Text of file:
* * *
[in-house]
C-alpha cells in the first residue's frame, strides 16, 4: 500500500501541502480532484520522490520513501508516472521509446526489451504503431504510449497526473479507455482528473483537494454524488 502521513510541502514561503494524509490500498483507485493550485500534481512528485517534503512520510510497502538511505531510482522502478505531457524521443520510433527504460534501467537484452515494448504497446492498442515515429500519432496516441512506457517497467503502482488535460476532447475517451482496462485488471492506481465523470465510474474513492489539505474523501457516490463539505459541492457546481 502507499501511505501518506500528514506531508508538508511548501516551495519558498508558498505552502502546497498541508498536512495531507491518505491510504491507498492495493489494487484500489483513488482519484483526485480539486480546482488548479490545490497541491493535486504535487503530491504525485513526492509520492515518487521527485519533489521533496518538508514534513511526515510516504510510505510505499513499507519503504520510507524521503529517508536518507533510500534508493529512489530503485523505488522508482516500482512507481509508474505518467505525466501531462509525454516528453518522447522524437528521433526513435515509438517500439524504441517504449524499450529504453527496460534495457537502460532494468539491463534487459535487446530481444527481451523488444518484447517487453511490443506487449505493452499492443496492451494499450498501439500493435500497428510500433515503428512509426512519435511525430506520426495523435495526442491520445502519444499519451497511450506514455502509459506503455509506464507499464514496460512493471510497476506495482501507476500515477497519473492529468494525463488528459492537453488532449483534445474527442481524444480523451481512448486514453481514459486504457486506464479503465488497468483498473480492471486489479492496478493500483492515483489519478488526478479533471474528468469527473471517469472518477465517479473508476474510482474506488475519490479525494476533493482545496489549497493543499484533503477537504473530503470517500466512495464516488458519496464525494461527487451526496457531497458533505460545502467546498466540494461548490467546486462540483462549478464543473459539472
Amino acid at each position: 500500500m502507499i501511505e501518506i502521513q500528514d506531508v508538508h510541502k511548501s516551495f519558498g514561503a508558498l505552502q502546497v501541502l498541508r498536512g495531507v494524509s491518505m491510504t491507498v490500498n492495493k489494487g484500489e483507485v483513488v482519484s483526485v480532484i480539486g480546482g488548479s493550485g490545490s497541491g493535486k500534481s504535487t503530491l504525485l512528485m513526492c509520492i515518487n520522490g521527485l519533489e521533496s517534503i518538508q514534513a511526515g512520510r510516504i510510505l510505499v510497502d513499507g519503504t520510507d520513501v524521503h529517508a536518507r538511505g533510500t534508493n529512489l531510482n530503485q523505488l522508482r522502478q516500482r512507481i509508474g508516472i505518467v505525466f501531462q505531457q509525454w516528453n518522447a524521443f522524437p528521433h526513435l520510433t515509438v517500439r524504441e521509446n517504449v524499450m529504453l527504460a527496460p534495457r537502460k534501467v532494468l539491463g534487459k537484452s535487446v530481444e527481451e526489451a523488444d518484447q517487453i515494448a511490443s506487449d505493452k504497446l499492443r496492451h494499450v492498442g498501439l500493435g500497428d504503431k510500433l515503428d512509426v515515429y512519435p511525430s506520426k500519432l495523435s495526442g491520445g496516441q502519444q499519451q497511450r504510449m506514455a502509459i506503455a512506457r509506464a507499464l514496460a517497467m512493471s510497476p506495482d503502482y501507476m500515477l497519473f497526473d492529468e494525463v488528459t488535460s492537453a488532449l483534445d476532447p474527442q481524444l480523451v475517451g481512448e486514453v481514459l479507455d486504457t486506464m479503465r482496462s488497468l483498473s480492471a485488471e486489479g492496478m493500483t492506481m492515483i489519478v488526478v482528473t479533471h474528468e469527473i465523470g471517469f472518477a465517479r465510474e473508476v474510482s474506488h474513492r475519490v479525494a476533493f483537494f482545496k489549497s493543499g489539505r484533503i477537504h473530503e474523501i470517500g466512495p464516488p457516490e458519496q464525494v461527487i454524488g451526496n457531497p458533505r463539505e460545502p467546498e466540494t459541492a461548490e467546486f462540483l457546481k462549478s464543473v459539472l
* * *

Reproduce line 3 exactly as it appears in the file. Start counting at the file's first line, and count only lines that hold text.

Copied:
Amino acid at each position: 500500500m502507499i501511505e501518506i502521513q500528514d506531508v508538508h510541502k511548501s516551495f519558498g514561503a508558498l505552502q502546497v501541502l498541508r498536512g495531507v494524509s491518505m491510504t491507498v490500498n492495493k489494487g484500489e483507485v483513488v482519484s483526485v480532484i480539486g480546482g488548479s493550485g490545490s497541491g493535486k500534481s504535487t503530491l504525485l512528485m513526492c509520492i515518487n520522490g521527485l519533489e521533496s517534503i518538508q514534513a511526515g512520510r510516504i510510505l510505499v510497502d513499507g519503504t520510507d520513501v524521503h529517508a536518507r538511505g533510500t534508493n529512489l531510482n530503485q523505488l522508482r522502478q516500482r512507481i509508474g508516472i505518467v505525466f501531462q505531457q509525454w516528453n518522447a524521443f522524437p528521433h526513435l520510433t515509438v517500439r524504441e521509446n517504449v524499450m529504453l527504460a527496460p534495457r537502460k534501467v532494468l539491463g534487459k537484452s535487446v530481444e527481451e526489451a523488444d518484447q517487453i515494448a511490443s506487449d505493452k504497446l499492443r496492451h494499450v492498442g498501439l500493435g500497428d504503431k510500433l515503428d512509426v515515429y512519435p511525430s506520426k500519432l495523435s495526442g491520445g496516441q502519444q499519451q497511450r504510449m506514455a502509459i506503455a512506457r509506464a507499464l514496460a517497467m512493471s510497476p506495482d503502482y501507476m500515477l497519473f497526473d492529468e494525463v488528459t488535460s492537453a488532449l483534445d476532447p474527442q481524444l480523451v475517451g481512448e486514453v481514459l479507455d486504457t486506464m479503465r482496462s488497468l483498473s480492471a485488471e486489479g492496478m493500483t492506481m492515483i489519478v488526478v482528473t479533471h474528468e469527473i465523470g471517469f472518477a465517479r465510474e473508476v474510482s474506488h474513492r475519490v479525494a476533493f483537494f482545496k489549497s493543499g489539505r484533503i477537504h473530503e474523501i470517500g466512495p464516488p457516490e458519496q464525494v461527487i454524488g451526496n457531497p458533505r463539505e460545502p467546498e466540494t459541492a461548490e467546486f462540483l457546481k462549478s464543473v459539472l